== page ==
Today, the Senate State Government, Wagering, Tourism & Historic Preservation Committee voted to advance three voting reform bills that will modernize New Jersey’s elections and reduce barriers to participation. Automatic voter registration allows eligible voters to be automatically registered to vote or to have their voting information updated when interacting with the Motor Vehicle Commission (MVC) unless they decline registration. Legislation to expand access to in-person early voting and to establish online voter registration also passed out of the committee.
“New Jersey’s current election system is outdated and does not adequately serve the needs of our voters," said Jesse Burns, Executive Director of the League of Women Voters of New Jersey. “These secure and commonsense measures remove barriers to participation while ensuring the integrity of our democracy.”
The League of Women Voters of New Jersey was joined by the New Jersey Institute for Social Justice (Institute), as well as other voting rights advocates, in testifying in support of the legislation.
“Our democracy is strongest when more people are able to have their voices heard and when the electorate is representative of the state’s population as a whole,” said Ryan Haygood, President and CEO of the Institute. “These reforms will help create a vibrant and inclusive democracy in New Jersey by increasing access to voter registration and expanding the time during which a voter can cast a ballot.”
Automatic voter registration has been shown to significantly increase the number of people who register to vote when interacting with a motor vehicles office. In Oregon—the first state to implement automatic voter registration—nearly 100,000 of the new registrants turned out to vote in 2016. By making it easier for a voter to update their information, automatic voter registration also helps improve the accuracy of the voter rolls. New Jersey would join ten other states and the District of Columbia if automatic voter registration is adopted.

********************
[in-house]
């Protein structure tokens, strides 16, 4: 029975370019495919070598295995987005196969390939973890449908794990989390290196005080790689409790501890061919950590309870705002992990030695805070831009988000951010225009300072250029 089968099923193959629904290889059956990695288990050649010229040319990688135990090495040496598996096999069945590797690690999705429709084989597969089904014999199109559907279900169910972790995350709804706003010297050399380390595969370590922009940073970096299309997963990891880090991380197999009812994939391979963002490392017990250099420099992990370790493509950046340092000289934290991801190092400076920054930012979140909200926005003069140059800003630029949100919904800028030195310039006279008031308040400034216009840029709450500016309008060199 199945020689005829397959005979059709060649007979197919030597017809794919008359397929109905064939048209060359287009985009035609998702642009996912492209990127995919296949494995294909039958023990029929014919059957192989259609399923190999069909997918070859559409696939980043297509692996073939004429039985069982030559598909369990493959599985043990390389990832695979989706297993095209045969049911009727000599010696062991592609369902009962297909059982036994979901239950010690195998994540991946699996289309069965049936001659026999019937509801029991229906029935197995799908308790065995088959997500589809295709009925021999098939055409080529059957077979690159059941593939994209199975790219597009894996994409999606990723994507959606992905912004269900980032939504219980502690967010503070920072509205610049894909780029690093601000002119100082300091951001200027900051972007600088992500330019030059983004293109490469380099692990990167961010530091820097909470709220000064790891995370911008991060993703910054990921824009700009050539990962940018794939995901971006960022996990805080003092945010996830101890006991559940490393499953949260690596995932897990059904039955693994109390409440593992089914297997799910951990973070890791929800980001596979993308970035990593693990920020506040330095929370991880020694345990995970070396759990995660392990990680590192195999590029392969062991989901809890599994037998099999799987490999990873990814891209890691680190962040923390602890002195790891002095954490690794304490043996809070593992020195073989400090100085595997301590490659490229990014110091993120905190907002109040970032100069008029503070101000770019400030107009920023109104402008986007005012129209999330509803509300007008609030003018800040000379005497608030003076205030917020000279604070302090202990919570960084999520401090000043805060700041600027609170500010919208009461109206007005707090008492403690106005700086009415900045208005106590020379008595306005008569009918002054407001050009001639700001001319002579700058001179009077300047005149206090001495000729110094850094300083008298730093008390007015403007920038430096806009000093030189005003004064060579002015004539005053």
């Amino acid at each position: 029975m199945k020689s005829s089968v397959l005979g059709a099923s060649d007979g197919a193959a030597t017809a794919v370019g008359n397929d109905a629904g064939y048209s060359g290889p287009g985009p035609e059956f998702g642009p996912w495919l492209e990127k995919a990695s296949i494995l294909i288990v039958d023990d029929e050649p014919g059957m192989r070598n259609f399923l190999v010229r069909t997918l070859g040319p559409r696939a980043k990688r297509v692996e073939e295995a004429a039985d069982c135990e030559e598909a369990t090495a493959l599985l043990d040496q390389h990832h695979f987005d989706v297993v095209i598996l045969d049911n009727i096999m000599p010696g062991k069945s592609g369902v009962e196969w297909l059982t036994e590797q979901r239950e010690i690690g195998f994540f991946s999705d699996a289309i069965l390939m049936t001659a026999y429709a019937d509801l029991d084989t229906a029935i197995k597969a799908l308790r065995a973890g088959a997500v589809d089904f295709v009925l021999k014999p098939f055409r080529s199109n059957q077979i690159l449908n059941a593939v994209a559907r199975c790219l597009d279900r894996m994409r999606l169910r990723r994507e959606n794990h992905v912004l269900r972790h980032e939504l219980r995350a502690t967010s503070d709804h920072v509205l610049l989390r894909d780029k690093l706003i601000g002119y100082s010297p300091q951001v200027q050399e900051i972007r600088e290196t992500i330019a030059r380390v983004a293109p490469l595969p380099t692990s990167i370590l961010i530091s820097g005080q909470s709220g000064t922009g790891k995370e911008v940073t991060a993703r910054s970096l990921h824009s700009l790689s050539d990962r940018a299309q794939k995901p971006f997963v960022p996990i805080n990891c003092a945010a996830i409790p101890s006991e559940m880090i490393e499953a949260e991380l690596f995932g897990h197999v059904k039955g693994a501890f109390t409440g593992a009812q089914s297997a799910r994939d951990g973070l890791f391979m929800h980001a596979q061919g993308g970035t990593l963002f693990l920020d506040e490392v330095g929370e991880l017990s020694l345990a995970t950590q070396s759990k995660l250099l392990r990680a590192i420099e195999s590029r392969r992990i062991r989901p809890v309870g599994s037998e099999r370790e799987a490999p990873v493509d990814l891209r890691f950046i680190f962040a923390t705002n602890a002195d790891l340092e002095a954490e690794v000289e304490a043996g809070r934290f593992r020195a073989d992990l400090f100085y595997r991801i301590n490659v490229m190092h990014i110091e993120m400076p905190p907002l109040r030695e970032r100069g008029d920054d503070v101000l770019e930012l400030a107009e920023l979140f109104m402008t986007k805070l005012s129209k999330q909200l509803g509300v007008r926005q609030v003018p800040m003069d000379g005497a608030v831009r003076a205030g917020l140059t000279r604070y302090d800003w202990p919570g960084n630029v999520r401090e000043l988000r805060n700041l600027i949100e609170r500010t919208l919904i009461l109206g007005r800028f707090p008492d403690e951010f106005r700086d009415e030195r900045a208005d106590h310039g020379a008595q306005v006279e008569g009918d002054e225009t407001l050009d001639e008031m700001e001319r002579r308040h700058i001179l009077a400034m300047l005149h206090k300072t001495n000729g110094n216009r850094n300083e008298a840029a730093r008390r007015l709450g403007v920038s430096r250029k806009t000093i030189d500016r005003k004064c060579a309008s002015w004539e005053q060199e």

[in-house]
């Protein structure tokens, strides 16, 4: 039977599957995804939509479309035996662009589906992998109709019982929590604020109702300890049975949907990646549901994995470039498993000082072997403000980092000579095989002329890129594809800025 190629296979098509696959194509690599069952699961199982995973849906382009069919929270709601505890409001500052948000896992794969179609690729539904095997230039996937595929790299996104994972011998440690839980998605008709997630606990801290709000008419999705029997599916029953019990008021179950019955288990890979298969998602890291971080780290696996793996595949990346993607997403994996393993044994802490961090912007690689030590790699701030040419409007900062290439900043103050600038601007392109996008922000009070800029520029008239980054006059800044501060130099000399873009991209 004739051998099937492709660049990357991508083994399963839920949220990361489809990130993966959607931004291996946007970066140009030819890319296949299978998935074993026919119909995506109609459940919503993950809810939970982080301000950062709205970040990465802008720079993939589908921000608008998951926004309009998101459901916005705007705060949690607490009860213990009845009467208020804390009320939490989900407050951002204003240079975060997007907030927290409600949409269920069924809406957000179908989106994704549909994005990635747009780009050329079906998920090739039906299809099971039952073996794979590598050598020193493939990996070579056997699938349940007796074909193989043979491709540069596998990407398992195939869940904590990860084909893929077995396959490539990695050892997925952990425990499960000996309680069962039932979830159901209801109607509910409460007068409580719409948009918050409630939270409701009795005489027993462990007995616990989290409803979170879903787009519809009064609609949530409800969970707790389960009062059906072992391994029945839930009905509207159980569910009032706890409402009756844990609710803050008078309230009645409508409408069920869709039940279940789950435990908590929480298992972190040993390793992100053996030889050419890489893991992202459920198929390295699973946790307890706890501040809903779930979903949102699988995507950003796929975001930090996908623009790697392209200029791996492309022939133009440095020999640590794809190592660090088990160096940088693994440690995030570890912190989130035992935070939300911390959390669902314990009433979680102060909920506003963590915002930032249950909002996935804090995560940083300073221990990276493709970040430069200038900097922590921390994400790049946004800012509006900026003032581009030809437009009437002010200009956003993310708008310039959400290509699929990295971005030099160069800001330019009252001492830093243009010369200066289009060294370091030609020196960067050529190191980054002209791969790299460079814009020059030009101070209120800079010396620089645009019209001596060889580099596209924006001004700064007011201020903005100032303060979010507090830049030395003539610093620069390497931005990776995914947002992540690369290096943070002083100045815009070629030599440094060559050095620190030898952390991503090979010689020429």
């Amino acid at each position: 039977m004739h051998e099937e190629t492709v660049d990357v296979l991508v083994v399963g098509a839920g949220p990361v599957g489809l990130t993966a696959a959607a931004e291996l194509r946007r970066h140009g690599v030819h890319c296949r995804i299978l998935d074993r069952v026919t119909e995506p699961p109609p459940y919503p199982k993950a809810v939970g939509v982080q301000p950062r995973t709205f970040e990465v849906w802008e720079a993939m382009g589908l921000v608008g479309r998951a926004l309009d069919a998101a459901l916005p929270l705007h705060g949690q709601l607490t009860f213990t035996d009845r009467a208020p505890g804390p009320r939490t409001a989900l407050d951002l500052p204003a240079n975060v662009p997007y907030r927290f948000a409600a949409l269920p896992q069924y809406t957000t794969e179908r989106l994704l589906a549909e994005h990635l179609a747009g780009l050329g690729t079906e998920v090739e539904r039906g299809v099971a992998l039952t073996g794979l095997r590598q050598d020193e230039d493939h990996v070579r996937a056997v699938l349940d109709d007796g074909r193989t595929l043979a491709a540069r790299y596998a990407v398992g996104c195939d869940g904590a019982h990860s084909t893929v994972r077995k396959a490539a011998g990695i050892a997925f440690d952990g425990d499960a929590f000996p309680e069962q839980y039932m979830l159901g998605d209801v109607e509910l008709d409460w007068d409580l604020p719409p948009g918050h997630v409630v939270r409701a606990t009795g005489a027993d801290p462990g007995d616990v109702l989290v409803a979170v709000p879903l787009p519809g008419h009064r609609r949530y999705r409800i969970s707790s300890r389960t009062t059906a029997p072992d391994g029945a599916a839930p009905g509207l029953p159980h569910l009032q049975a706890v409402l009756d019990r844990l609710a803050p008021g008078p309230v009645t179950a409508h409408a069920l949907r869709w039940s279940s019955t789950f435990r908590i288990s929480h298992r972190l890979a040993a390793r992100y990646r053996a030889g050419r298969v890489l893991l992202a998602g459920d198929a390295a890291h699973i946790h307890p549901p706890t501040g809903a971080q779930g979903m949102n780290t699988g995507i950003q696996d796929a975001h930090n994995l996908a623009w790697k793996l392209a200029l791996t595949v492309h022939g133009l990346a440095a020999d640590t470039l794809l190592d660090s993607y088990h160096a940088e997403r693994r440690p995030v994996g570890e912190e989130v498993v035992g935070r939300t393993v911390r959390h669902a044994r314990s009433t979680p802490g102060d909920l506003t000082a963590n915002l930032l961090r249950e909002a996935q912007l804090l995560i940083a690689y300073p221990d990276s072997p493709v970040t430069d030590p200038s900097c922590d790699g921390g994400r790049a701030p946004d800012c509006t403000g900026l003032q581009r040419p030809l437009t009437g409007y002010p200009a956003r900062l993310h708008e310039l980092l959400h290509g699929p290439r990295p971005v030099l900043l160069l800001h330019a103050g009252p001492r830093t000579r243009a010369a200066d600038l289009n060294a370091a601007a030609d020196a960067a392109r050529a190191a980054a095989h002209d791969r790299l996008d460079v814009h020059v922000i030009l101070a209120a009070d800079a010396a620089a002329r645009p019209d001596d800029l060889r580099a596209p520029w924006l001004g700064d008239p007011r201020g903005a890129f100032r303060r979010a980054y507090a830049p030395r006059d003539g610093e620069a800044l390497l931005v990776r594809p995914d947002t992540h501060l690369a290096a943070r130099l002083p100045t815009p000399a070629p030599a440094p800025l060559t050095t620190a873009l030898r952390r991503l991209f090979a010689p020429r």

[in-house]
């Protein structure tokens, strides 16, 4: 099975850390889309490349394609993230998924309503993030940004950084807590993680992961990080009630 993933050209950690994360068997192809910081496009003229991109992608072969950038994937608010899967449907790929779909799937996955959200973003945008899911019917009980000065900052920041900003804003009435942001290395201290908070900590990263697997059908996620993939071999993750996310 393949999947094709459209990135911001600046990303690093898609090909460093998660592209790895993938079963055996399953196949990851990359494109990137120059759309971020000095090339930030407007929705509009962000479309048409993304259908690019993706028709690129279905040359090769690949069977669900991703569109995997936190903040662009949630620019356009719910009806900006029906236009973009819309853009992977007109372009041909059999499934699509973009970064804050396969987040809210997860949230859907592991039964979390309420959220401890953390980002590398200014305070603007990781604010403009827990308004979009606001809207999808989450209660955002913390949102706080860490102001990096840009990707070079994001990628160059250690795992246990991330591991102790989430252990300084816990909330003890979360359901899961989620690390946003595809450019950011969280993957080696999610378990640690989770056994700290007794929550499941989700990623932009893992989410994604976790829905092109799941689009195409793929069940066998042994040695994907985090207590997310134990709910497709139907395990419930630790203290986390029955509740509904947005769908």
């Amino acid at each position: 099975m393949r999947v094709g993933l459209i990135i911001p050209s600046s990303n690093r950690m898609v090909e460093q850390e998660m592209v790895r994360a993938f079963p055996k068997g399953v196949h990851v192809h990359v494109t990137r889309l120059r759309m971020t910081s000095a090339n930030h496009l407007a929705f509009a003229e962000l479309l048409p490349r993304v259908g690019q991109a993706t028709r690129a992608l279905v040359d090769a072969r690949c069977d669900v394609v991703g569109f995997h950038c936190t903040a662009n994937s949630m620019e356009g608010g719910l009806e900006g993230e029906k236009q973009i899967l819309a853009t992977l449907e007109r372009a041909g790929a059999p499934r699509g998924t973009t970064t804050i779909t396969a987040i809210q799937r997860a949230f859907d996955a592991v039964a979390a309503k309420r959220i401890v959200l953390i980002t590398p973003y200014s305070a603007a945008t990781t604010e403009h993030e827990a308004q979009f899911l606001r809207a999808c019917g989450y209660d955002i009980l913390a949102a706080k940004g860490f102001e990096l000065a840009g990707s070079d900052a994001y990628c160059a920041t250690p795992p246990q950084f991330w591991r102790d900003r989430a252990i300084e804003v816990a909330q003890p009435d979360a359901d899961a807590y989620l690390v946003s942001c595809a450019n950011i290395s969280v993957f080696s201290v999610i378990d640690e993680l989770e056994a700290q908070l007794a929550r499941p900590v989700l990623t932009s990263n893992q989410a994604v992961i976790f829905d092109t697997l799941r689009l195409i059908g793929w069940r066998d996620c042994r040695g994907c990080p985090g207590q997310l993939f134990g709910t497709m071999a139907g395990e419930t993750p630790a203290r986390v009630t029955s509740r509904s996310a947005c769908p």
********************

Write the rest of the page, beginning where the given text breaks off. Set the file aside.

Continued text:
New Jersey is one of only a handful of states that does not currently allow for robust in-person early voting opportunities or online voter registration. The bills passed today by the committee would provide for expanded early voting hours, including on evenings and weekends, at more locations as well as permit an eligible citizen to register to vote using a secure website. All three reforms have been passed by the legislature in some form only to be vetoed by former Governor Chris Christie.
“These reforms have proven successful in other states and New Jersey is falling behind,” said Burns. “Voters are telling the League that the current system is failing them, and they shouldn’t be asked to wait any longer to ensure their voices are heard.”
The three bills approved by the Senate Committee today must still be passed by the full Senate and the Assembly before going to Governor Phil Murphy’s desk.
The League and the Institute are also advocating for other reforms to make our democracy more inclusive and accessible, including restoring voting rights to people with convictions and same day voter registration.
“These three reforms are necessary to helping position New Jersey as a national model of what an inclusive democracy should look like,” said Institute Associate Counsel Scott Novakowski. “We look forward to working with legislators in both houses as well as Governor Murphy to further build a robust democracy in New Jersey that includes all of our voices.”